Former Gov. Pat Quinn on Tuesday unveiled his own plan for redistricting, which he dubbed “clean and pristine” — just days after the Illinois Supreme Court ruled a voter referendum-driven change unconstitutional.
The Independent Maps coalition, a group of bipartisan business leaders and former elected officials, gathered petitions calling for an 11-member commission to be in charge of drawing legislative district lines. Currently, the party in power runs political mapmaking.
But the Supreme Court ruled that the redistricting referendum ran afoul of constitutional provisions designed to “protect the integrity of this state’s constitution” and violated “clear restrictions on the scope of permissible ballot initiatives.”
The ruling last week meant that the referendum to change how the state draws political boundaries won’t appear on the November ballot. The decision fell along partisan lines with four Democratic justices voting to affirm a lower court’s ruling against the referendum and three Republicans dissenting.
Under Quinn’s plan, the Illinois Supreme Court would nominate 11 people to a fair map redistricting commission with no more than six belonging to the same party. That group would have six months to hold hearings and to draw a map for the legislative districts. That map — approved by seven of them — wouldn’t have to go to the Legislature and would be automatically filed with the Secretary of State.
Quinn’s proposal also eliminates the role of the auditor general, which the Supreme Court rejected in its ruling. And it removes the role of the General Assembly’s leaders in picking members for the commission, which the Independent Maps group sought.
Quinn said he’s qualified to propose a plan because he successfully changed the Illinois Constitution with a referendum to cut the size of the Illinois Legislature by a third in 1980. The former governor, who lost to Gov. Bruce Rauner in a contentious election, said he hopes to get Rauner’s support with his plan, which he hopes to be a “bipartisan, nonpartisan” effort.
“I hope he agrees with this. I think anyone who is truly concerned about remapping reform, redistricting reform should go along with the proposal that I’ve outlined,” Quinn said. “I have experience in getting this done. I haven’t seen that happen in his case. He can talk about things but you got to have outcomes.”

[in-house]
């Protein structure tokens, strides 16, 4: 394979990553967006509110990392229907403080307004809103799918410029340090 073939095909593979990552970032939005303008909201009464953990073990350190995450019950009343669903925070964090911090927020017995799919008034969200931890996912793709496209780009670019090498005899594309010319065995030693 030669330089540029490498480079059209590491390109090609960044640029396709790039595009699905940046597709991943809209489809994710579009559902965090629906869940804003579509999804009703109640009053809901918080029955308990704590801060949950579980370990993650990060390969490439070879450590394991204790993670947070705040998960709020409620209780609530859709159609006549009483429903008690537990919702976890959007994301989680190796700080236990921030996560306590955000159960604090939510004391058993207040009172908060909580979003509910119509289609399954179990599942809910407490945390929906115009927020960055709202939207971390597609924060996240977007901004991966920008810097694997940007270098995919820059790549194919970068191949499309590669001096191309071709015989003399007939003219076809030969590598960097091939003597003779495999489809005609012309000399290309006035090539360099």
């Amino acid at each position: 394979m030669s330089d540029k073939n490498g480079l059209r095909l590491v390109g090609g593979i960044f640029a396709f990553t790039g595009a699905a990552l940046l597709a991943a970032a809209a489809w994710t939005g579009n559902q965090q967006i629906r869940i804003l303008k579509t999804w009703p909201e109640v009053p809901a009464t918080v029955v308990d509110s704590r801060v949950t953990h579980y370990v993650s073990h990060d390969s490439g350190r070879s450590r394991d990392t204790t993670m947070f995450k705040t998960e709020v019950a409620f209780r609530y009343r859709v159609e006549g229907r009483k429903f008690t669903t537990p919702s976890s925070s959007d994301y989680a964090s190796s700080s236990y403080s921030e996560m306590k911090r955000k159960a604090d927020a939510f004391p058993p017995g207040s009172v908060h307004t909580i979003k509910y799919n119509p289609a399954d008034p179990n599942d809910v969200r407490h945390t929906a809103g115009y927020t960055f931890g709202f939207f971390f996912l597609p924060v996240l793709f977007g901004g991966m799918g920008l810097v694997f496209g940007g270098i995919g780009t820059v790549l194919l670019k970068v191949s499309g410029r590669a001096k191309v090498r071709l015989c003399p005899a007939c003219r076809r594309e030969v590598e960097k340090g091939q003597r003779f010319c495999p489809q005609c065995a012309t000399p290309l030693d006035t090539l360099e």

Quinn plans to propose his plan to the Independent Map organizers in the hopes that voters would be able to vote in a 2018 referendum on a redistricting reform amendment. If adopted, the plan would be in effect for 2021 redistricting.
“I think this is the proper way and the cleanest way, the simplest way and the best way to get reform that Illinois citizens, I think, want in great numbers,” Quinn said.
Quinn said his plan “takes out a lot of words, a lot of the verbage” that “tripped” up the Supreme Court. At a press conference in Chicago, Quinn held up the two referendums, with his just a fraction in size of the referendum rejected last week.
The Supreme Court decision is considered a blow to Rauner, who has argued for months that changing how the state draws political boundaries is crucial to restore public confidence in government. It’s part of the governor’s Turnaround Agenda, and a key item he’s been pushing ahead of the November election, along with term limits.
Rauner supported the Independent Maps proposal, which he hoped would make the mapmaking process more competitive, and would challenge the longstanding political careers of lawmakers, such as Illinois House Speaker Mike Madigan. Madigan was in opposition to the plan, saying it would disenfranchise minorities. Mike Kasper, general counsel for the Illinois Democratic Party, filed a lawsuit in May trying to block the Independent Maps proposal.
The Independent Maps coalition on Tuesday said they’re seeking a rehearing with the Supreme Court about the ruling.
Meanwhile, the Illinois Republican Party accused Quinn of being part of the redistricting mess, saying he signed into law today’s district maps in 2011.
“Pat Quinn is the very reason Illinois doesn’t already have fair maps. In 2011, Quinn signed into law the gerrymandered district lines we have today,” spokesman Steven Yaffe said in a statement. “Instead of standing up for reform when he was in charge of the state, Quinn worked with Mike Madigan to rig the political system in their favor. We don’t need Pat Quinn to fix Pat Quinn’s map.”